• Even if you don't find any apparent sign of a trail there are several ways to get through and no need to be especially concerned that you could miss a critical access and get stuck — except at the Redwall.
  • If you are a strong and experienced off-trail Grand Canyon hiker you will find something that works — if you are not a strong and experienced off-trail Grand Canyon hiker you should not be here.


Even when the earliest major survey by Matthes-Evans was completed this trail had been destroyed by landslide and is not shown on this map. To find the head of this trail, locate the old viewpoint parking area (now filled in) northwest of elevation 7084. A fire-road turnoff on the south side of the road is OK as parking if you do not block the road and do not pull off the road into the trees, which could get you a ticket. A track follows the top of the cliff on the east side of the bay and is a convenient place to look down onto the route on the slope below. A view of the upper switchbacks will give you assurance that the trail exists and that you are in the right place.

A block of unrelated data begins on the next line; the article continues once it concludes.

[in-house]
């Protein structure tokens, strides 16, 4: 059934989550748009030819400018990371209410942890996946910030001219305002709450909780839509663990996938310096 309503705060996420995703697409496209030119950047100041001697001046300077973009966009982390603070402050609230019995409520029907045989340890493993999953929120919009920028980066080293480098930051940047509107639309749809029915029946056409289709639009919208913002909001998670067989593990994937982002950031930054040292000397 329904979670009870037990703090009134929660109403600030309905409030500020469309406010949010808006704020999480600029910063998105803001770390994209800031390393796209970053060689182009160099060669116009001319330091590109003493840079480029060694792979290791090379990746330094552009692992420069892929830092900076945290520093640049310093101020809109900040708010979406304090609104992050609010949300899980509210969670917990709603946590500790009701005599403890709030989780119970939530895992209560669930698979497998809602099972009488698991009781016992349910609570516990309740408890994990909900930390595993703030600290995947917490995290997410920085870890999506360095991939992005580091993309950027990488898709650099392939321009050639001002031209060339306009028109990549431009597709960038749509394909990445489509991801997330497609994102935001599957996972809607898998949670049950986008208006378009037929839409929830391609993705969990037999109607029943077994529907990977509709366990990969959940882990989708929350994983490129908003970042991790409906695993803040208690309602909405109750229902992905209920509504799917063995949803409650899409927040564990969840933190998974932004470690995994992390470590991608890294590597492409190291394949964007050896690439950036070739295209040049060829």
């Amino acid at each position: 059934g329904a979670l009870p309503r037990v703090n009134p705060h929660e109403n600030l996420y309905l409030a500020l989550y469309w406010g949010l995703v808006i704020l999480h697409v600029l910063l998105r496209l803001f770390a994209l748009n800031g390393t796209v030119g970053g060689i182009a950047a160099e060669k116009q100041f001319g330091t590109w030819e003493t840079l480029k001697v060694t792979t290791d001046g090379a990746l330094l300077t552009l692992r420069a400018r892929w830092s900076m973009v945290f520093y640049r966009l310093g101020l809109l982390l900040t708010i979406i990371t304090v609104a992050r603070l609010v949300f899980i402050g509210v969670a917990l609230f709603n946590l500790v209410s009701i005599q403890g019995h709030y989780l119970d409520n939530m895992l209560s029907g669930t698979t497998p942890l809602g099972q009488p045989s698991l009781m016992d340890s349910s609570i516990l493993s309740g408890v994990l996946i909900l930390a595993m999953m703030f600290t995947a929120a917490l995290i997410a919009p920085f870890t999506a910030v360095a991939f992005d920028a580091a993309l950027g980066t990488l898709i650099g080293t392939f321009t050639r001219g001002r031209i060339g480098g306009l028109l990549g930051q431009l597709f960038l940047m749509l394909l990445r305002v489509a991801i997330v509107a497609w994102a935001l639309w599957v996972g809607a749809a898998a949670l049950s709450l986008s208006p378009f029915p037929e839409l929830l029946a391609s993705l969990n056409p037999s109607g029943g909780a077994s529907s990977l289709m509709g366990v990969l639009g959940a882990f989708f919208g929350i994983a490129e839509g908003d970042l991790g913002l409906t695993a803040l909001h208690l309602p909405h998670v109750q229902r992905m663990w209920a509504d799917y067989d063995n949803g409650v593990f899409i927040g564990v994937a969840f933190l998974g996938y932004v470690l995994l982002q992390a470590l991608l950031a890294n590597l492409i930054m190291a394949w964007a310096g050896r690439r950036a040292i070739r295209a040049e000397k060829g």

Older Grand Canyon hikers — contemporaries of Harvey Butchart, Jim Ohlman and others — may feel this route description is overly detailed and unnecessary. But erosion and other effects of time are making these places gradually more obscure and difficult to follow. I hope this description will be useful to the coming generation of explorers.

The Route

The route descends the ravine nearest the road that is the exact southernmost head of Hance Canyon. Follow the edge of the road to the west end of the area that was the old parking pullout, step up onto the rock at the rim and discover the cairn hidden below here and marking the head of the trail. This upper slope has a variety of deer-tracks through the brush with several possibilities for the initial descent. The actual historic trailbed is clearly present in the area near the top. Soon the old trail is confined between high cliffs on both sides of the ravine. A curious-looking rockpile can be seen atop the tower to the west.

Descend following a series of intact switchbacks through trees and brush — best to avoid going directly downslope and stay on the track to preserve the route from unnecessary erosion. Not far down you should arrive at a place to stand above a large boulder with a steep slide area below and to the right, and some rocky-brushy slope to the left, and no sign of a trail below. Either side is an access although it may not seem that way, but this is a hint to start looking for the crossover to the next ravine west somewhere not far below this place.